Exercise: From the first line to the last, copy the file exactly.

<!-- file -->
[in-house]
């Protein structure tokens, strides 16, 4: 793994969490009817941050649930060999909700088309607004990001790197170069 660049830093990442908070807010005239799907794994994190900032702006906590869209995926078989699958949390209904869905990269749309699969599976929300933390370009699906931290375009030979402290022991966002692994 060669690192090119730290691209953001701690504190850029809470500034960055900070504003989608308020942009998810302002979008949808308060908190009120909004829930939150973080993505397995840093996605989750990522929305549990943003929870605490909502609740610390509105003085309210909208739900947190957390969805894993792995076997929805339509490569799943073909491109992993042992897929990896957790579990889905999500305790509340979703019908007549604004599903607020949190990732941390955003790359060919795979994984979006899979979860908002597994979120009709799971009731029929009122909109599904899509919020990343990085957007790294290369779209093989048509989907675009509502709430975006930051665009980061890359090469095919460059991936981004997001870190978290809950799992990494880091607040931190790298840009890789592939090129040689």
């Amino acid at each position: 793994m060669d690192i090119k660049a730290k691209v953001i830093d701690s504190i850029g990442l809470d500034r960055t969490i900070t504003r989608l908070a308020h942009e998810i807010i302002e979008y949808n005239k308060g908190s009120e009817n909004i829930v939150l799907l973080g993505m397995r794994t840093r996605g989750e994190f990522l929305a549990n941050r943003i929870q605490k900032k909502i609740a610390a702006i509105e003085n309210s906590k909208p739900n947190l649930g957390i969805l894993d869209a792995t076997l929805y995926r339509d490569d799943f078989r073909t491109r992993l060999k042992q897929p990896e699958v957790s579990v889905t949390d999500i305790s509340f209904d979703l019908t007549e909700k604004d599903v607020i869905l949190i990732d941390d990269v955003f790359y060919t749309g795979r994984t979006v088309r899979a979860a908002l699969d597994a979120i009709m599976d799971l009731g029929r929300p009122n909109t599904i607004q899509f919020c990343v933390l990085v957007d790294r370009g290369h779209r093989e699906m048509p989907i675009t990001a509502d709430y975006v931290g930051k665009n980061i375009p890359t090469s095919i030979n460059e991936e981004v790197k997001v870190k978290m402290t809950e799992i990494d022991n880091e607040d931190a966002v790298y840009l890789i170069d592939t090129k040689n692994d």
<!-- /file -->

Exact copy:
[in-house]
């Protein structure tokens, strides 16, 4: 793994969490009817941050649930060999909700088309607004990001790197170069 660049830093990442908070807010005239799907794994994190900032702006906590869209995926078989699958949390209904869905990269749309699969599976929300933390370009699906931290375009030979402290022991966002692994 060669690192090119730290691209953001701690504190850029809470500034960055900070504003989608308020942009998810302002979008949808308060908190009120909004829930939150973080993505397995840093996605989750990522929305549990943003929870605490909502609740610390509105003085309210909208739900947190957390969805894993792995076997929805339509490569799943073909491109992993042992897929990896957790579990889905999500305790509340979703019908007549604004599903607020949190990732941390955003790359060919795979994984979006899979979860908002597994979120009709799971009731029929009122909109599904899509919020990343990085957007790294290369779209093989048509989907675009509502709430975006930051665009980061890359090469095919460059991936981004997001870190978290809950799992990494880091607040931190790298840009890789592939090129040689």
């Amino acid at each position: 793994m060669d690192i090119k660049a730290k691209v953001i830093d701690s504190i850029g990442l809470d500034r960055t969490i900070t504003r989608l908070a308020h942009e998810i807010i302002e979008y949808n005239k308060g908190s009120e009817n909004i829930v939150l799907l973080g993505m397995r794994t840093r996605g989750e994190f990522l929305a549990n941050r943003i929870q605490k900032k909502i609740a610390a702006i509105e003085n309210s906590k909208p739900n947190l649930g957390i969805l894993d869209a792995t076997l929805y995926r339509d490569d799943f078989r073909t491109r992993l060999k042992q897929p990896e699958v957790s579990v889905t949390d999500i305790s509340f209904d979703l019908t007549e909700k604004d599903v607020i869905l949190i990732d941390d990269v955003f790359y060919t749309g795979r994984t979006v088309r899979a979860a908002l699969d597994a979120i009709m599976d799971l009731g029929r929300p009122n909109t599904i607004q899509f919020c990343v933390l990085v957007d790294r370009g290369h779209r093989e699906m048509p989907i675009t990001a509502d709430y975006v931290g930051k665009n980061i375009p890359t090469s095919i030979n460059e991936e981004v790197k997001v870190k978290m402290t809950e799992i990494d022991n880091e607040d931190a966002v790298y840009l890789i170069d592939t090129k040689n692994d």